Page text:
Wildfire, smoke exposure, human health, and environmental justice need to be integrated into forest restoration and management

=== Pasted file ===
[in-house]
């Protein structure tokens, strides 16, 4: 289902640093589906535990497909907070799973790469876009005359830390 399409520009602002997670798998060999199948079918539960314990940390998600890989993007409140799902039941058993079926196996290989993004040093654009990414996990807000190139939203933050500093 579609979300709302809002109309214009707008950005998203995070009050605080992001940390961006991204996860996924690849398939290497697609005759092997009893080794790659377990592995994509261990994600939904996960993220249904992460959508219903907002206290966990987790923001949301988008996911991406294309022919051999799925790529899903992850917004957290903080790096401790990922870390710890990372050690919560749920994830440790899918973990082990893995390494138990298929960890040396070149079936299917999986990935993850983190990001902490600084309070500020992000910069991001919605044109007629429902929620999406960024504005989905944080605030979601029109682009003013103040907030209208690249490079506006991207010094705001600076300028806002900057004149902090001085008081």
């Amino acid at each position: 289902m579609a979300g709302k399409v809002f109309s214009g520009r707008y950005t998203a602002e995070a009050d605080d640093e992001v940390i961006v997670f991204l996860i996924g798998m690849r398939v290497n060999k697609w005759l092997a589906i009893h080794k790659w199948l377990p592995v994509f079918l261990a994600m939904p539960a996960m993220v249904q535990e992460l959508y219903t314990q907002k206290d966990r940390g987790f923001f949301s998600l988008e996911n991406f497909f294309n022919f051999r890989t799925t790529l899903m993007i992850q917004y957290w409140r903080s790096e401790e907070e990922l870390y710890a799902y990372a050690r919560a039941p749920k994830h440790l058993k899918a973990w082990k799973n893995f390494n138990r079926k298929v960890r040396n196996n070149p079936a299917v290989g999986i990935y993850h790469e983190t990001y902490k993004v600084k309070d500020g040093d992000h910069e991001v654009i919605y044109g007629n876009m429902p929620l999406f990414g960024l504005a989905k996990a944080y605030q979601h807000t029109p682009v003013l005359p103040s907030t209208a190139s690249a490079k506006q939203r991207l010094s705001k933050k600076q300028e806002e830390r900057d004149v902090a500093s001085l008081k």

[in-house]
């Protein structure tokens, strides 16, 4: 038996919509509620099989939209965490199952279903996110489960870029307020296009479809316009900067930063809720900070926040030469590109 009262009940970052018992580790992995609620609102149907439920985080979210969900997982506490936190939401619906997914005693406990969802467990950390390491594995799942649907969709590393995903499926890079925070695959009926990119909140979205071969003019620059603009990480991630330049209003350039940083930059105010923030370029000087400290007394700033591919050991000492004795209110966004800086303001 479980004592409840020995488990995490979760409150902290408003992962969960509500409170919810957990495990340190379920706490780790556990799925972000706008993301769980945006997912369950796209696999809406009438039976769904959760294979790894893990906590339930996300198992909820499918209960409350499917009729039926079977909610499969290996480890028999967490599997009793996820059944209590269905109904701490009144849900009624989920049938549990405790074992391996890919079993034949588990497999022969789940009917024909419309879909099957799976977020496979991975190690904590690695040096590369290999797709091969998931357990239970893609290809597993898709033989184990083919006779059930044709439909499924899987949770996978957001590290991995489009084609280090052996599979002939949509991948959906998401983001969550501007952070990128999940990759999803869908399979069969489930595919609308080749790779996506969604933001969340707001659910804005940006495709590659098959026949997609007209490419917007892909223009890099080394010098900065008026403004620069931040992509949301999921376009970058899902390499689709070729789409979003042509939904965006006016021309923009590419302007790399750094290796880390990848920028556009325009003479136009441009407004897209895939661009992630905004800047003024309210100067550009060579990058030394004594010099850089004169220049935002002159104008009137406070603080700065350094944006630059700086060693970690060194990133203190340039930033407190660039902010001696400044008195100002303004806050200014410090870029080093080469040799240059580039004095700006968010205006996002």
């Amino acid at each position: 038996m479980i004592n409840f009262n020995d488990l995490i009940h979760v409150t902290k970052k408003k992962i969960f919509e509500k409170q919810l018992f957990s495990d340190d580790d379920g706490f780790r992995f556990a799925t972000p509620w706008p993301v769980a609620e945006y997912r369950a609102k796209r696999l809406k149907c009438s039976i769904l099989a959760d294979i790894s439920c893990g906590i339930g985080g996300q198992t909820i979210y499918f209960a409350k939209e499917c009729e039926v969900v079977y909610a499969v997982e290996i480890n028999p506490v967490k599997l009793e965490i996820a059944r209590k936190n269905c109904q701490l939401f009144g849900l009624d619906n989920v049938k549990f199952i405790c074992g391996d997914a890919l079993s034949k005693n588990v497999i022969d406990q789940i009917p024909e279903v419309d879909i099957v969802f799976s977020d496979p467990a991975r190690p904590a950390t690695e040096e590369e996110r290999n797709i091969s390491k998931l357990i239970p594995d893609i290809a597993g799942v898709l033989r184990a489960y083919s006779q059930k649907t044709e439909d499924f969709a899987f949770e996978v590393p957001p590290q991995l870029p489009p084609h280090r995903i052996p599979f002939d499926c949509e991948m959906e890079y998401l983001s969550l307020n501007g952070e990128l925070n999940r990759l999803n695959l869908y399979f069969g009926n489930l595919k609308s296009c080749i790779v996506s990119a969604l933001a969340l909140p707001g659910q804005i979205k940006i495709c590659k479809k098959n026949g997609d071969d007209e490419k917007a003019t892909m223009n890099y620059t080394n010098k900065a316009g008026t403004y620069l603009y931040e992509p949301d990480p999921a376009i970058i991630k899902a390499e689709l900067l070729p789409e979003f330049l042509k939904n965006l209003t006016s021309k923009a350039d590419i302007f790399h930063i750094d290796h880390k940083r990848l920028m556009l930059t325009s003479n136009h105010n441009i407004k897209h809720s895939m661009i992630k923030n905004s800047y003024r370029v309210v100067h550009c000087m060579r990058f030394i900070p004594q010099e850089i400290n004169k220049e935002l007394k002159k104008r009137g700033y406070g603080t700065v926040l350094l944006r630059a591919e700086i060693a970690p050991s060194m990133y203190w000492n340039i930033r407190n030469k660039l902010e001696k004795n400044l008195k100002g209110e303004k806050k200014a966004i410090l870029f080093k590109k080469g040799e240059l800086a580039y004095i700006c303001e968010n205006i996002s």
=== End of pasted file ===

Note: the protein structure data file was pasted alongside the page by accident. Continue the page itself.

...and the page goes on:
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Increasing wildfire size and severity across the western United States has created an environmental and social crisis that must be approached from a transdisciplinary perspective. Climate change and more than a century of fire exclusion and wildfire suppression have led to contemporary wildfires with more severe environmental impacts and human smoke exposure. Wildfires increase smoke exposure for broad swaths of the US population, though outdoor workers and socially disadvantaged groups with limited adaptive capacity can be disproportionally exposed. Exposure to wildfire smoke is associated with a range of health impacts in children and adults, including exacerbation of existing respiratory diseases such as asthma and chronic obstructive pulmonary disease, worse birth outcomes, and cardiovascular events. Seasonally dry forests in Washington, Oregon, and California can benefit from ecological restoration as a way to adapt forests to climate change and reduce smoke impacts on affected communities.

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